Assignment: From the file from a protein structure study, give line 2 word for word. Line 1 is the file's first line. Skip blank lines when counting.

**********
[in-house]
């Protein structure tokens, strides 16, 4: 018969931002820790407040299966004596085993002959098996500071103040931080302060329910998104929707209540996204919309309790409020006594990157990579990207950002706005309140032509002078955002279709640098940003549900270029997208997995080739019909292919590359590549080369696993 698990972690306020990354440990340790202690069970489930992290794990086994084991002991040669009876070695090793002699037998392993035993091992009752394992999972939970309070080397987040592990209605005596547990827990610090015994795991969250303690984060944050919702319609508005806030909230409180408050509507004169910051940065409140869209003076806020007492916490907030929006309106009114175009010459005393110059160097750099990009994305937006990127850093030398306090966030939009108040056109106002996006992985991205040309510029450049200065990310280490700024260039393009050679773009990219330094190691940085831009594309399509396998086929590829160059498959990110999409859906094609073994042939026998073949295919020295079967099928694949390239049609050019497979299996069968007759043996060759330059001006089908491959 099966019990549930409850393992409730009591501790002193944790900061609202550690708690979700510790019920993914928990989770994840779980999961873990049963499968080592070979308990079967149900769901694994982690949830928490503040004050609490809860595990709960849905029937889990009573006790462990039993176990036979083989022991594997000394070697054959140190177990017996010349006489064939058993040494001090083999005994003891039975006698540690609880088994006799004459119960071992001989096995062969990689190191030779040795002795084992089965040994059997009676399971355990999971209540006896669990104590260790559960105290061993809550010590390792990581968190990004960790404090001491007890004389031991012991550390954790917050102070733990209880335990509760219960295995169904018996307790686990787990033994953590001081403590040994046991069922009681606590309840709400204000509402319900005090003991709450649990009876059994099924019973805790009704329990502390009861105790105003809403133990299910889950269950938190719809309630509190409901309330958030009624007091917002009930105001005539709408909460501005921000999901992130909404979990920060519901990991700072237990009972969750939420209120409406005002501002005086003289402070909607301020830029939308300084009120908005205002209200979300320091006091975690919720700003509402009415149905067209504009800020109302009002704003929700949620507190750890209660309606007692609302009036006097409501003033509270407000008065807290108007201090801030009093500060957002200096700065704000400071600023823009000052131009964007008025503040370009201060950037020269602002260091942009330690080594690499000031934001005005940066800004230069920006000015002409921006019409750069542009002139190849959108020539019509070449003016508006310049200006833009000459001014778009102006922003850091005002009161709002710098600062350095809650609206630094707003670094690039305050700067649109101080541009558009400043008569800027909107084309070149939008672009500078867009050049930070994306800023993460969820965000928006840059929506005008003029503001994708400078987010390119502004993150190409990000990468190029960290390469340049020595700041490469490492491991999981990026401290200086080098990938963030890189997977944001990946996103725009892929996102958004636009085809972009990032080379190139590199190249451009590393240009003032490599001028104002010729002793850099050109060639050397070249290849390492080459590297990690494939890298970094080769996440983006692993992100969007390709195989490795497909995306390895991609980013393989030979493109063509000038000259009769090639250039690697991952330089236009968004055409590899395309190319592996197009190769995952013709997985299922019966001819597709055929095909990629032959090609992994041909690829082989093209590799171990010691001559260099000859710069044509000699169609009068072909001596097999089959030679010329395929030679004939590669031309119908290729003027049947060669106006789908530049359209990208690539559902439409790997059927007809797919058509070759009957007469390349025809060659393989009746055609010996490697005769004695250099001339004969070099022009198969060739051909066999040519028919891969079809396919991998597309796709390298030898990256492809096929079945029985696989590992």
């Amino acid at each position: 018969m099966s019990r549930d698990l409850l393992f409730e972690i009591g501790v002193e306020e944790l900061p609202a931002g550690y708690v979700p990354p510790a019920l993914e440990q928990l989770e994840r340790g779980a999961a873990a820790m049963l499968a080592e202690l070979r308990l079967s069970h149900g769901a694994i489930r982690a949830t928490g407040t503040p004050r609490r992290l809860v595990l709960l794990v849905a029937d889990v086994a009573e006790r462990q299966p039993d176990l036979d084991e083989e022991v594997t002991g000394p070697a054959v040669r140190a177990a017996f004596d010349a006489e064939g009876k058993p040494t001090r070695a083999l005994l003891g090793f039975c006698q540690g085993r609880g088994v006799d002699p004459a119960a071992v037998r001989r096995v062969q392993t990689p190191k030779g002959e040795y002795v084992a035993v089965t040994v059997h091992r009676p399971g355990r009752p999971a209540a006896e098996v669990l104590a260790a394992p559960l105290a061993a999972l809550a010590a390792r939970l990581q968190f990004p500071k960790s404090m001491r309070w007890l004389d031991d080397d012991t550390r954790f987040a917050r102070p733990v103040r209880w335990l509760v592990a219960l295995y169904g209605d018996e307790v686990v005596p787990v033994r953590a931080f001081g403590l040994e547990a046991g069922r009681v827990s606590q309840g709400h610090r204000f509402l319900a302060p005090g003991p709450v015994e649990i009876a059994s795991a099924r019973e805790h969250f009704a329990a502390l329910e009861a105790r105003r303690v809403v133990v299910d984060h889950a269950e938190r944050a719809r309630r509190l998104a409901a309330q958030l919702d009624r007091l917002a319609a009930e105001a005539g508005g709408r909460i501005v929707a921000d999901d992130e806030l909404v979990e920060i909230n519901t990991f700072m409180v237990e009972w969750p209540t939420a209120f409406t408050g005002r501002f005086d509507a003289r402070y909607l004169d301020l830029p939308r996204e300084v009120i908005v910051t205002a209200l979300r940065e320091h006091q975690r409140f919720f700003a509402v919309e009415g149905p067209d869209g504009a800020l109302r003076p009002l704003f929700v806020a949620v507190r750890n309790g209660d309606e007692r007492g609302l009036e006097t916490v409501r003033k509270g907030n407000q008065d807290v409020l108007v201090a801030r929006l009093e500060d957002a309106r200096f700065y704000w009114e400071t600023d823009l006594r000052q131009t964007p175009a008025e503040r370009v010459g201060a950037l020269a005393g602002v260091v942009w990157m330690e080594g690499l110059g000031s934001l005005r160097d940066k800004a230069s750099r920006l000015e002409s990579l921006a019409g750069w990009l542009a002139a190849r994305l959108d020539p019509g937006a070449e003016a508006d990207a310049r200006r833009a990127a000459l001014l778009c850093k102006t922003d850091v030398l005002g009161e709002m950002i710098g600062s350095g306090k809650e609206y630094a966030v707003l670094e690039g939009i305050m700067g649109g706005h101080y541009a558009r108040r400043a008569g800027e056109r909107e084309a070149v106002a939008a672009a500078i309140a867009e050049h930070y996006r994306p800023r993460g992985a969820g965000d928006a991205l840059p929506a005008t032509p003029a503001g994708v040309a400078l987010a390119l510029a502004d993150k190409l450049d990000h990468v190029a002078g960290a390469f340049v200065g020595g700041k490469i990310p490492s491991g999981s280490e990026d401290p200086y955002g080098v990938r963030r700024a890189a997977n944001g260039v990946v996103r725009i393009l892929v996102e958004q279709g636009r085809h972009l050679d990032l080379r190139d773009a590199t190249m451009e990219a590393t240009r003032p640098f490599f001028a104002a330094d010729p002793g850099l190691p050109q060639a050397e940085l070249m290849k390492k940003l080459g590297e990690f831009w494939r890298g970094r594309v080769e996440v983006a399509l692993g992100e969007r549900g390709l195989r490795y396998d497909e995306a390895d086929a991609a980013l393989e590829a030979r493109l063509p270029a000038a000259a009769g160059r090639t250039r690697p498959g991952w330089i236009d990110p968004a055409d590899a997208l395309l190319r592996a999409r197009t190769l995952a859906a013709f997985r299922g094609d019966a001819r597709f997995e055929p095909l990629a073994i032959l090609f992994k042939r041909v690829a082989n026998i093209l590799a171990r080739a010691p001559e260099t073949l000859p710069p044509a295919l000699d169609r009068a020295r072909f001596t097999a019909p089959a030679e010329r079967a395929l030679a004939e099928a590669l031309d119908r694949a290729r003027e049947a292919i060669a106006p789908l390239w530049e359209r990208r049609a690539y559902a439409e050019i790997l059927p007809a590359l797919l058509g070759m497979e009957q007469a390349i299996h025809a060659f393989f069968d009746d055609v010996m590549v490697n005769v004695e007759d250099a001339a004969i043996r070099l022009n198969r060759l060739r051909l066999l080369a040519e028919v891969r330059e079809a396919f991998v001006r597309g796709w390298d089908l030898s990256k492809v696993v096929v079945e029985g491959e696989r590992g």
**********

């Protein structure tokens, strides 16, 4: 018969931002820790407040299966004596085993002959098996500071103040931080302060329910998104929707209540996204919309309790409020006594990157990579990207950002706005309140032509002078955002279709640098940003549900270029997208997995080739019909292919590359590549080369696993 698990972690306020990354440990340790202690069970489930992290794990086994084991002991040669009876070695090793002699037998392993035993091992009752394992999972939970309070080397987040592990209605005596547990827990610090015994795991969250303690984060944050919702319609508005806030909230409180408050509507004169910051940065409140869209003076806020007492916490907030929006309106009114175009010459005393110059160097750099990009994305937006990127850093030398306090966030939009108040056109106002996006992985991205040309510029450049200065990310280490700024260039393009050679773009990219330094190691940085831009594309399509396998086929590829160059498959990110999409859906094609073994042939026998073949295919020295079967099928694949390239049609050019497979299996069968007759043996060759330059001006089908491959 099966019990549930409850393992409730009591501790002193944790900061609202550690708690979700510790019920993914928990989770994840779980999961873990049963499968080592070979308990079967149900769901694994982690949830928490503040004050609490809860595990709960849905029937889990009573006790462990039993176990036979083989022991594997000394070697054959140190177990017996010349006489064939058993040494001090083999005994003891039975006698540690609880088994006799004459119960071992001989096995062969990689190191030779040795002795084992089965040994059997009676399971355990999971209540006896669990104590260790559960105290061993809550010590390792990581968190990004960790404090001491007890004389031991012991550390954790917050102070733990209880335990509760219960295995169904018996307790686990787990033994953590001081403590040994046991069922009681606590309840709400204000509402319900005090003991709450649990009876059994099924019973805790009704329990502390009861105790105003809403133990299910889950269950938190719809309630509190409901309330958030009624007091917002009930105001005539709408909460501005921000999901992130909404979990920060519901990991700072237990009972969750939420209120409406005002501002005086003289402070909607301020830029939308300084009120908005205002209200979300320091006091975690919720700003509402009415149905067209504009800020109302009002704003929700949620507190750890209660309606007692609302009036006097409501003033509270407000008065807290108007201090801030009093500060957002200096700065704000400071600023823009000052131009964007008025503040370009201060950037020269602002260091942009330690080594690499000031934001005005940066800004230069920006000015002409921006019409750069542009002139190849959108020539019509070449003016508006310049200006833009000459001014778009102006922003850091005002009161709002710098600062350095809650609206630094707003670094690039305050700067649109101080541009558009400043008569800027909107084309070149939008672009500078867009050049930070994306800023993460969820965000928006840059929506005008003029503001994708400078987010390119502004993150190409990000990468190029960290390469340049020595700041490469490492491991999981990026401290200086080098990938963030890189997977944001990946996103725009892929996102958004636009085809972009990032080379190139590199190249451009590393240009003032490599001028104002010729002793850099050109060639050397070249290849390492080459590297990690494939890298970094080769996440983006692993992100969007390709195989490795497909995306390895991609980013393989030979493109063509000038000259009769090639250039690697991952330089236009968004055409590899395309190319592996197009190769995952013709997985299922019966001819597709055929095909990629032959090609992994041909690829082989093209590799171990010691001559260099000859710069044509000699169609009068072909001596097999089959030679010329395929030679004939590669031309119908290729003027049947060669106006789908530049359209990208690539559902439409790997059927007809797919058509070759009957007469390349025809060659393989009746055609010996490697005769004695250099001339004969070099022009198969060739051909066999040519028919891969079809396919991998597309796709390298030898990256492809096929079945029985696989590992």